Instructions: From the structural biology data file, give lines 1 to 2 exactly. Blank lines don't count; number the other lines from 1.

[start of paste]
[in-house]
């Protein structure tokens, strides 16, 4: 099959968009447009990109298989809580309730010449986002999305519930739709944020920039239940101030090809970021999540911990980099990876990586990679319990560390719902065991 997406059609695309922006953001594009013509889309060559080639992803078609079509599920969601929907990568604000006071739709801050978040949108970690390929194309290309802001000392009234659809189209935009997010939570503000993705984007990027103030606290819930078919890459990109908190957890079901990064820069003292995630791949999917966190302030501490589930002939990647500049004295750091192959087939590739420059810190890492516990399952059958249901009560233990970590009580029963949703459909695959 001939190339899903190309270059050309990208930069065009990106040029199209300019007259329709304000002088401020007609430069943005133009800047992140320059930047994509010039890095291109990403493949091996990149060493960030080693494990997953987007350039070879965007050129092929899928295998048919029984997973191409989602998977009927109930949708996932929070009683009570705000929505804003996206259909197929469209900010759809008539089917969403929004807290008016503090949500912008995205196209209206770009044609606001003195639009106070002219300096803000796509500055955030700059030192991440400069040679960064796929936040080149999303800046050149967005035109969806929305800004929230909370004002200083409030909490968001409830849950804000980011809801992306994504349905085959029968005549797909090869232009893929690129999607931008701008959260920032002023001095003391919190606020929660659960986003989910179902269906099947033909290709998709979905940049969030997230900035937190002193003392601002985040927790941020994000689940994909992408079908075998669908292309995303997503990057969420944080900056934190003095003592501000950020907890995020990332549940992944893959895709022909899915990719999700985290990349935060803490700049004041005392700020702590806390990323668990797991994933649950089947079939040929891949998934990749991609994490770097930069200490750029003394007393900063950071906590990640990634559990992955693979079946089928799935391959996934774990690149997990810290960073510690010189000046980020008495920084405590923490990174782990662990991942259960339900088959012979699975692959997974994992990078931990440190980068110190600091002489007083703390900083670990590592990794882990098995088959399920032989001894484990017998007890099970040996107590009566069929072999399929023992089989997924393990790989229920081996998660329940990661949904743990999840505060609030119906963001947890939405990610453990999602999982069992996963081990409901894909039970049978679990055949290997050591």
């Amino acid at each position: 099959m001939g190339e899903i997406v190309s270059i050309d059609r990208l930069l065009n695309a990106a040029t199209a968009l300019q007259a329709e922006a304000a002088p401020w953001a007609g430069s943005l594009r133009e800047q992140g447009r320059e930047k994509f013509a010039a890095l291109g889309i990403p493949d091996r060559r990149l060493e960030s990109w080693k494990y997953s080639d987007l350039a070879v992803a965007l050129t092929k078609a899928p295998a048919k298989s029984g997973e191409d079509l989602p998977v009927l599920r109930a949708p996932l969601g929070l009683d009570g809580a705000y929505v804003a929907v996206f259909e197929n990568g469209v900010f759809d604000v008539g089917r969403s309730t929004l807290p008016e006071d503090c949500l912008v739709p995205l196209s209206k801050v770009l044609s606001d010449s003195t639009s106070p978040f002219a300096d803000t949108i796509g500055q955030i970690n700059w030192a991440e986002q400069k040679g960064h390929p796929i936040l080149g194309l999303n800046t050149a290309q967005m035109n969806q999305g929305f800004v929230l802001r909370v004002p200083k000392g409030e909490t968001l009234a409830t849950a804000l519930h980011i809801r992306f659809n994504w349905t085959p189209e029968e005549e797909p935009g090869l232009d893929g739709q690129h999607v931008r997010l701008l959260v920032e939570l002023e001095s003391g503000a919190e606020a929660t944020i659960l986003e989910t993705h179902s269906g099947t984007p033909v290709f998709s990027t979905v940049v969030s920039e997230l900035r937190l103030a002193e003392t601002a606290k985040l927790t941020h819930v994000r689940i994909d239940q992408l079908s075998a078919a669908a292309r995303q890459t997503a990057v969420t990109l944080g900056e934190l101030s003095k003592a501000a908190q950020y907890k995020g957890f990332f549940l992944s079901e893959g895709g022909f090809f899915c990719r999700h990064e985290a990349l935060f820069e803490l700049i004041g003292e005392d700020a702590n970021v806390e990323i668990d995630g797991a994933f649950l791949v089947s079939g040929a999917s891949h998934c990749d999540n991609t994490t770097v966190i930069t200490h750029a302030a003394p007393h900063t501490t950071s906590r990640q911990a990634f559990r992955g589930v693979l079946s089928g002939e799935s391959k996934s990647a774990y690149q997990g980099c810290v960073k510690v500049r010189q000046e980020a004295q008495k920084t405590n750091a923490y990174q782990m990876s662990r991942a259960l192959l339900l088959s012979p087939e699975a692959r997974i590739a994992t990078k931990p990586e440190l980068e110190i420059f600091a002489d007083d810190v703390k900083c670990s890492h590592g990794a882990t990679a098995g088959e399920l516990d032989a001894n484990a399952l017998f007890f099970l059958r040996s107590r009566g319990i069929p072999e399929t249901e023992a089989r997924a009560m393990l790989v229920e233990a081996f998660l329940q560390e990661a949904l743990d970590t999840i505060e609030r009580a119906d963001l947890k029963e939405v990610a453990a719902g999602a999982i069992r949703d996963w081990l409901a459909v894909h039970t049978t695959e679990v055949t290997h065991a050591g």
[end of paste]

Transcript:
[in-house]
């Protein structure tokens, strides 16, 4: 099959968009447009990109298989809580309730010449986002999305519930739709944020920039239940101030090809970021999540911990980099990876990586990679319990560390719902065991 997406059609695309922006953001594009013509889309060559080639992803078609079509599920969601929907990568604000006071739709801050978040949108970690390929194309290309802001000392009234659809189209935009997010939570503000993705984007990027103030606290819930078919890459990109908190957890079901990064820069003292995630791949999917966190302030501490589930002939990647500049004295750091192959087939590739420059810190890492516990399952059958249901009560233990970590009580029963949703459909695959 001939190339899903190309270059050309990208930069065009990106040029199209300019007259329709304000002088401020007609430069943005133009800047992140320059930047994509010039890095291109990403493949091996990149060493960030080693494990997953987007350039070879965007050129092929899928295998048919029984997973191409989602998977009927109930949708996932929070009683009570705000929505804003996206259909197929469209900010759809008539089917969403929004807290008016503090949500912008995205196209209206770009044609606001003195639009106070002219300096803000796509500055955030700059030192991440400069040679960064796929936040080149999303800046050149967005035109969806929305800004929230909370004002200083409030909490968001409830849950804000980011809801992306994504349905085959029968005549797909090869232009893929690129999607931008701008959260920032002023001095003391919190606020929660659960986003989910179902269906099947033909290709998709979905940049969030997230900035937190002193003392601002985040927790941020994000689940994909992408079908075998669908292309995303997503990057969420944080900056934190003095003592501000950020907890995020990332549940992944893959895709022909899915990719999700985290990349935060803490700049004041005392700020702590806390990323668990797991994933649950089947079939040929891949998934990749991609994490770097930069200490750029003394007393900063950071906590990640990634559990992955693979079946089928799935391959996934774990690149997990810290960073510690010189000046980020008495920084405590923490990174782990662990991942259960339900088959012979699975692959997974994992990078931990440190980068110190600091002489007083703390900083670990590592990794882990098995088959399920032989001894484990017998007890099970040996107590009566069929072999399929023992089989997924393990790989229920081996998660329940990661949904743990999840505060609030119906963001947890939405990610453990999602999982069992996963081990409901894909039970049978679990055949290997050591």